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Wednesday, September 2, 2009


You've probably heard a lot of cliches about how time is so precious, you should live each day as if it's your last; life is so short, so seize the day; today is the first day of the rest of your life; and so on. If you're like me, you probably think, ah, how true, but then promptly forget about the concept and become engrossed in whatever else is occupying your attention at the time. (While not quite managing to seize the day.)

One recent experience caused the idea to sink in a little more deeply than usual.

I had occasion to be in a large college athletic complex, and wandered the corridors of the building a bit. The halls were lined with photographs of every one of the college's teams for the past hundred years or so.

I looked at some of the photos and idly wondered, which one was the star athlete? Which guys were the smart ones? The ladies' men? Which one was the secret homosexual? Which ones went on to great success? Which ones didn't? Which ones died young? Sometimes you think you can detect the first four things from the photo, but usually you can't.

Then another thought sank in. The young men in all of the pictures were at the same point in their lives. They all had their entire lives still in front of them. And they all had hope, a commodity that tends to accompany unlined faces (and high hormones).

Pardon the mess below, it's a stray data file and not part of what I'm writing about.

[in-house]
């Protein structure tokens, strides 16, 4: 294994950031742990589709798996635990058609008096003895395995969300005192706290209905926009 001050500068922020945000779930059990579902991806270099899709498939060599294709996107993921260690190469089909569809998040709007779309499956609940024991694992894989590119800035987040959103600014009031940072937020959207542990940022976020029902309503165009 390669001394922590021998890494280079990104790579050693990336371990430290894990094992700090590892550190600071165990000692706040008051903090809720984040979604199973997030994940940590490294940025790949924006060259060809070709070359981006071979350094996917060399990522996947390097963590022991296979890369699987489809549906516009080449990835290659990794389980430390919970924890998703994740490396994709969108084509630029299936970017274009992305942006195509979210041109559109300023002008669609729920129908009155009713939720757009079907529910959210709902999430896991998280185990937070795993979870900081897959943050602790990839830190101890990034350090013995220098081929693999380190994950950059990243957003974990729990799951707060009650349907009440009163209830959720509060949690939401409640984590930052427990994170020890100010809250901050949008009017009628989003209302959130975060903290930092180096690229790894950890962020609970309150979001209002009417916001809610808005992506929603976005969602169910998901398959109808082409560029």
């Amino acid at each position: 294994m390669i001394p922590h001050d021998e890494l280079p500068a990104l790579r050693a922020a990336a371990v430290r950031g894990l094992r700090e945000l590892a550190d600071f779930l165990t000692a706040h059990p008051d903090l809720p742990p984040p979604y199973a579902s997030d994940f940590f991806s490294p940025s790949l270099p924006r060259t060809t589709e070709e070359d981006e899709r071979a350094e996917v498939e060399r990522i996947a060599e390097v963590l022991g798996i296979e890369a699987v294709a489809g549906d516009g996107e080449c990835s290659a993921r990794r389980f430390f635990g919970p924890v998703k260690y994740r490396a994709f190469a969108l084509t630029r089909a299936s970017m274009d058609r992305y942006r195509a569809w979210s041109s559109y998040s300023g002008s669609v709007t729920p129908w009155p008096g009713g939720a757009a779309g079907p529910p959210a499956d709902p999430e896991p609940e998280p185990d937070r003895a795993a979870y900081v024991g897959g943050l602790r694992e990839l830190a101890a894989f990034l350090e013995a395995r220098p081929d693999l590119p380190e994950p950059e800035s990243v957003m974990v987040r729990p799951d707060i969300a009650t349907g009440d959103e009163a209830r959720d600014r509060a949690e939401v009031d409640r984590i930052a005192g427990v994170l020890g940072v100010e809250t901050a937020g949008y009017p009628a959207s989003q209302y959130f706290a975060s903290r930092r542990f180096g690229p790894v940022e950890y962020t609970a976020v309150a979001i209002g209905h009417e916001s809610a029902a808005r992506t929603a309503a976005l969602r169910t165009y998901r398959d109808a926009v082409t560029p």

It was hard not to wonder what their lives were like. Because they were young, though, their concerns were probably pretty similar. Perhaps during wartime they were worried about going off to war. But other than that, their concerns were probably the universal collegiate ones: grades, girls, getting a job after graduation.

The other thing it was hard to avoid thinking about is how old they are now. Looking at the pictures of teams from the 1980's, I thought, these guys are middle-aged now; some may be unrecognizable from these photos. Looking at pictures from the late Sixties and early Seventies, when longer hair was in vogue, I wondered how many still had their hair.

Going back to the Fifties, I thought, if these guys are still alive, they're definitely oldsters by now. The guys from the Forties are mostly probably dead; some may even have been killed in the war. Any athlete surviving from the Thirties is well beyond the normal life expectancy. And from the Twenties, not one could be surviving.

All those young, hopeful faces, dead and gone forever.

When you contemplate these things, it's hard not to feel some sadness about the inevitability of decline. You also get a little sense of, what's the use of it all? We all scurry around like madmen, trying to make something of ourselves, but then we all end up in the same place (underground) anyway, so what was it all for?

When you're in this frame of mind, you're more susceptible to the messages listed in the first paragraph: live each day as if it's your last, etc. They sound trite. But they're also true -- which in turn is why people repeat them, and why they sound trite.